Clinical Alarms: Managing the Overload
Clinical alarms are intended to improve patient care. They can improve care by arming clinicians with valuable information about a patient’s physiological state, tip off the signs of a patient’s deterioration, and route information to the person most able to help the patient.
However, too many nonactionable alarms can result in a sensory clutter that overwhelms clinicians and patients—a condition called “alarm fatigue.” In its annual ranking of healthcare technology hazards, ECRI Institute has consistently listed alarm management near the top.
This issue of Horizons explores several approaches to minimizing nonactionable alarms and improving clinical alarm management, including the design and use of secondary alarm notification systems, examining how alarms are classified, initiating cultural change, and looking for lessons from outside the healthcare technology industry.
View the Table of Contents.
AAMI thanks the following organizations for their support in promoting this edition of Horizons.
- American Association for Respiratory Care (AARC)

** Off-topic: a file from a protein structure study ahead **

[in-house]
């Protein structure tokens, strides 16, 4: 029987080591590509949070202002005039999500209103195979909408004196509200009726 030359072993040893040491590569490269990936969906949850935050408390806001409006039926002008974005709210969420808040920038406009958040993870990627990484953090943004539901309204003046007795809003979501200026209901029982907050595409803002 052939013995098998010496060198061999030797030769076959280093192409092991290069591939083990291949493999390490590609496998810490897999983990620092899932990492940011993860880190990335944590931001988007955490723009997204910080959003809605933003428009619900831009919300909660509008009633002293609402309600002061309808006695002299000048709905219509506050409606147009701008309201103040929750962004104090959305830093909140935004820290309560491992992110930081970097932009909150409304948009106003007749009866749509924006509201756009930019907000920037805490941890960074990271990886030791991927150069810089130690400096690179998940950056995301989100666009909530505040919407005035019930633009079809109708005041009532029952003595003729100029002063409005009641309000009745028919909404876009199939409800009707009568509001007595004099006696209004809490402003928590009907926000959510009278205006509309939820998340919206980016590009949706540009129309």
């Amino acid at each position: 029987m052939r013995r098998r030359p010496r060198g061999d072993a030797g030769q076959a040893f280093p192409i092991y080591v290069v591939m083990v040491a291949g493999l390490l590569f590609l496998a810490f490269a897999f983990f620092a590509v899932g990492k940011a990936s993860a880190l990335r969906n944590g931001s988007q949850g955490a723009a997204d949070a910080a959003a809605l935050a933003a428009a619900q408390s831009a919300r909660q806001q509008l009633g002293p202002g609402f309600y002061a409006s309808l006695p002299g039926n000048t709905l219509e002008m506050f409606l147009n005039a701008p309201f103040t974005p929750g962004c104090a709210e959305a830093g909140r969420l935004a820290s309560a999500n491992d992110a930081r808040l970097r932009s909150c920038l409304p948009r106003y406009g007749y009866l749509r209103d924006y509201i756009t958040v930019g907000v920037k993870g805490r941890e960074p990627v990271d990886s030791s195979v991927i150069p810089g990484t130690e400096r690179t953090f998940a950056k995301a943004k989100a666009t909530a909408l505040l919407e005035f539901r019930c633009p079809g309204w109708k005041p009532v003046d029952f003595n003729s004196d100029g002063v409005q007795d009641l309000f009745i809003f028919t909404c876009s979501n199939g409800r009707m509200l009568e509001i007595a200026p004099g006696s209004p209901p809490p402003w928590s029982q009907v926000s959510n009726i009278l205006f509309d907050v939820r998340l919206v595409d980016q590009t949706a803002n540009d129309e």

- American Association of Critical-Care Nurses (AACN)
- American College of Clinical Engineering (ACCE)
- Healthcare Technology Foundation (HTF)
- National Association of Clinical Nurse Specialists (NACNS)
- National Patient Safety Foundation (NPSF)
This issue includes substantial contributions from the AAMI’s Foundation National Coalition for Alarm Management Safety.
The contents of Horizons are available to AAMI members. To read the articles online, click the Access Online Issues link below.
The following links take you to unlocked articles from the most recent issue of Horizons:
- Use of Monitor Watchers in Hospitals: Characteristics, Training, and Practices BI&T Nov/Dec 2016
- AAMI Podcast, Episode 17: Clinical Alarm Management 2016
- Clinical Alarm Management Compendium 2015
- A Siren Call to Action: Priority Issues from the Medical Device Alarms Summit 2011
- AAMI TIR66:2017, Guidance for the creation of physiologic data and waveform databases to demonstrate reasonable assurance of the safety and effectiveness of alarm system algorithms
- ANSI/AAMI/IEC 60601-1-8+Amd 1, Medical electrical equipment—Part 1-8: General requirements for basic safety and essential performance—Collateral Standard: General requirements, tests and guidance for alarm systems in medical electrical equipment and medical electrical systems.
- AAMI/IEC TIR80001-2-5, Application of risk management for IT-networks incorporating medical devices—Part 2-5: Guidance on distributed alarm systems